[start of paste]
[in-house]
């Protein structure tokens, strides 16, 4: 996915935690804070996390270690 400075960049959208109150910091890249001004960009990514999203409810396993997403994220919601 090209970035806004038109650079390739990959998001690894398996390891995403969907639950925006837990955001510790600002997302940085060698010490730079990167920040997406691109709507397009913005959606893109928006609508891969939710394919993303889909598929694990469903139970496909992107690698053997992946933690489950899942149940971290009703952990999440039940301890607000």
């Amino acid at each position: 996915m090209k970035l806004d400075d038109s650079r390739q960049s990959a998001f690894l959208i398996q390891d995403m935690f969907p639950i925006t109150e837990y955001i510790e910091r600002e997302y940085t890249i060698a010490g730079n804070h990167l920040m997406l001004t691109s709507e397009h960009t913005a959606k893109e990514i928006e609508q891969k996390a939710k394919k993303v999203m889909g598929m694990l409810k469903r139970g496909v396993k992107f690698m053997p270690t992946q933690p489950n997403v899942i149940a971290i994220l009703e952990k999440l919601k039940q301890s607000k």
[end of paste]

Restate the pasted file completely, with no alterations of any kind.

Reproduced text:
[in-house]
């Protein structure tokens, strides 16, 4: 996915935690804070996390270690 400075960049959208109150910091890249001004960009990514999203409810396993997403994220919601 090209970035806004038109650079390739990959998001690894398996390891995403969907639950925006837990955001510790600002997302940085060698010490730079990167920040997406691109709507397009913005959606893109928006609508891969939710394919993303889909598929694990469903139970496909992107690698053997992946933690489950899942149940971290009703952990999440039940301890607000």
């Amino acid at each position: 996915m090209k970035l806004d400075d038109s650079r390739q960049s990959a998001f690894l959208i398996q390891d995403m935690f969907p639950i925006t109150e837990y955001i510790e910091r600002e997302y940085t890249i060698a010490g730079n804070h990167l920040m997406l001004t691109s709507e397009h960009t913005a959606k893109e990514i928006e609508q891969k996390a939710k394919k993303v999203m889909g598929m694990l409810k469903r139970g496909v396993k992107f690698m053997p270690t992946q933690p489950n997403v899942i149940a971290i994220l009703e952990k999440l919601k039940q301890s607000k």